It’s an early spring and time to get outside and start the post winter clean-up. I had a large amount of debris in the back yard from the big pine that fell last September so I put it in a pile and had a nice fire. I couldn’t leave the fire unattended, so I brought out a chair and did this portrait of the one pine remaining on the edge of the yard (there once were three).
I was looking at the large pine behind my house that had broken in a wind storm last fall. It was still standing, but there was no green left, so it was basically dead. I thought of how at the end of each year there are stories of the people we had lost that year and I felt that this tree should have been on that list. I decided that I must memorialize it. It was about 35 degrees and overcast, and there was still an inch of snow on the ground. I put on thick boots and thin gloves and started to draw. I guess I really got into it. I didn’t feel cold at all, but the pens weren’t cooperating. One went dry and the other wasn’t much better. I just kept drawing, though, darkening this and filling in that. I thought I should stop several times, but then I would find another part of the picture to work on. When I finally decided to stop I figured it had been about a half hour, but I had actually been there for well over an hour. When I put the pen away and took a step my leg reacted like it was frozen in place and I almost lost my balance but recovered and stumbled for a few steps with my joints buzzing. I realized that I had, except for my head and hand, been standing perfectly still for a long time.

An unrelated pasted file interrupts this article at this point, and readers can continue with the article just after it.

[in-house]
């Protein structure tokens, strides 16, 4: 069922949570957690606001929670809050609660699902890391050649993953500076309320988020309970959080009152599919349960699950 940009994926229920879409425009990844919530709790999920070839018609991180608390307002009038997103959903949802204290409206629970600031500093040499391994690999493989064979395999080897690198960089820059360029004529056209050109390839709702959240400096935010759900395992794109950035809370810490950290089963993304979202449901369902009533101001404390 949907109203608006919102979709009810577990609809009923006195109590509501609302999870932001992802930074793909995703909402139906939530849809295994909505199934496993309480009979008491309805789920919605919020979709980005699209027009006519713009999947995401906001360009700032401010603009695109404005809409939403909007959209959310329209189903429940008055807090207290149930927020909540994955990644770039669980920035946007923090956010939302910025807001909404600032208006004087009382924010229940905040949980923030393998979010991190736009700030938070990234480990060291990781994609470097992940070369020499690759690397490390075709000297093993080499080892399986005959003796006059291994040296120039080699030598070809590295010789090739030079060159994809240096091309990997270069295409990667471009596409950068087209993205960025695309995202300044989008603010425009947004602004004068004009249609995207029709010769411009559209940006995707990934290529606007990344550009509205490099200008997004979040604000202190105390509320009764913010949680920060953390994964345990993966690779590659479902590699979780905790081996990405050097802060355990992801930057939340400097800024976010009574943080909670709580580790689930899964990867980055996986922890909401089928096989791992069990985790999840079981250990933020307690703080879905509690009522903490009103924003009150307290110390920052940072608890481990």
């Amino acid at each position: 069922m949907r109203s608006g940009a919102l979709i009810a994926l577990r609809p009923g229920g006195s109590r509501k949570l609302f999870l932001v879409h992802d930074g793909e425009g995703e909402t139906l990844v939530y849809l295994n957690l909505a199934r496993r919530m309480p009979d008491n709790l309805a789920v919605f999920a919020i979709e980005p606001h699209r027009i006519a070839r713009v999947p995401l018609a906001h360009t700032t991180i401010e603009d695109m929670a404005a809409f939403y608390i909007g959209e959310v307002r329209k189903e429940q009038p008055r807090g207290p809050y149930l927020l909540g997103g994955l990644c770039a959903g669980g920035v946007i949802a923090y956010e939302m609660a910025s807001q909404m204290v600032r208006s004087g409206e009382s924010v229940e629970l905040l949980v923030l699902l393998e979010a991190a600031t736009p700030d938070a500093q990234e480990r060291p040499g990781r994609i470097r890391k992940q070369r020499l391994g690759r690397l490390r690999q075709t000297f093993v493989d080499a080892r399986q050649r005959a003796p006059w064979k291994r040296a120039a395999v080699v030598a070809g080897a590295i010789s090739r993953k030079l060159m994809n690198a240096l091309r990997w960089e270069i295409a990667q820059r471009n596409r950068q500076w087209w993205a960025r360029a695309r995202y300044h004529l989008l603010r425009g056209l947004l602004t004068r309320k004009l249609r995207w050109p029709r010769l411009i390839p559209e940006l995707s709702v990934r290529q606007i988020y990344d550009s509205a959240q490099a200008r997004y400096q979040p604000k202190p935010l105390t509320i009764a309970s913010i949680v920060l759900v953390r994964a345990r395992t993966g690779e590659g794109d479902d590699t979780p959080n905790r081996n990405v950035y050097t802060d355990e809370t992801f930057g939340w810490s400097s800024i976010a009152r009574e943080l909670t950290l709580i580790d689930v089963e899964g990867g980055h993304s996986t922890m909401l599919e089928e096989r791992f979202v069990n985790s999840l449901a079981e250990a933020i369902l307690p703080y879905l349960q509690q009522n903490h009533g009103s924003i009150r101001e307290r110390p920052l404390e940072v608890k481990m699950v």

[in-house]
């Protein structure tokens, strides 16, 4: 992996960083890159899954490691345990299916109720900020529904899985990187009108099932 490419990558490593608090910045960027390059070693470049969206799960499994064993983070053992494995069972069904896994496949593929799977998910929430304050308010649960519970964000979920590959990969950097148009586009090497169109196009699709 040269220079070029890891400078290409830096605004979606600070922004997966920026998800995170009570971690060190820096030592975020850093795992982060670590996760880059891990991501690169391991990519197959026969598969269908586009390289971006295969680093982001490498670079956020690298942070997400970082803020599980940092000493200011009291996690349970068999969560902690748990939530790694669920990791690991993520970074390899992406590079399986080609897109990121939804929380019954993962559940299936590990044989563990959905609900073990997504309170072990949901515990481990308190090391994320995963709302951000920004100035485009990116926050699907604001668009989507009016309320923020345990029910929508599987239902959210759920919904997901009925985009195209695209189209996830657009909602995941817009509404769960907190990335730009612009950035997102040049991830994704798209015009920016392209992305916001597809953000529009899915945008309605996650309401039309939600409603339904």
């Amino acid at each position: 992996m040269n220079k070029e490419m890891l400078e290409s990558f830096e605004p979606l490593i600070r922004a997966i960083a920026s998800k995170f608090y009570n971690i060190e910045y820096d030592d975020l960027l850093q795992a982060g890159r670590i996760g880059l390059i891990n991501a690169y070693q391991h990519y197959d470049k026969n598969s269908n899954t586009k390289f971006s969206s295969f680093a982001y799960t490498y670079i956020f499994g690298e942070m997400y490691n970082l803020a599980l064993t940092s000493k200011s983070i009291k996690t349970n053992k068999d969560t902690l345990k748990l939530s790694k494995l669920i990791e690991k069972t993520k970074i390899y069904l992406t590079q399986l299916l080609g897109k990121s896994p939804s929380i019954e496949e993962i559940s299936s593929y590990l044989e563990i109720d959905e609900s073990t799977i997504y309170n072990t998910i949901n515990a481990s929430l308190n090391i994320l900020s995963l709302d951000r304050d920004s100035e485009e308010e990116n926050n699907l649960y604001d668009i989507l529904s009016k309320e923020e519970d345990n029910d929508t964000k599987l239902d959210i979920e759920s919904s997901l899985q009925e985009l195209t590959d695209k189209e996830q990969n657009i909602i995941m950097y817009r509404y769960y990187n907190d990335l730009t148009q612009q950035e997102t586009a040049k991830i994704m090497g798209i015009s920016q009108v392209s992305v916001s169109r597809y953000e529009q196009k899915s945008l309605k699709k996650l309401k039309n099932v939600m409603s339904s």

Sunday afternoon was much like the day before, so I returned to the tree, this time with better pens. This time I drew it from a different angle. It seemed slightly warmer than the day before, but I only lasted 50 minutes this time and my hands were damn cold by then.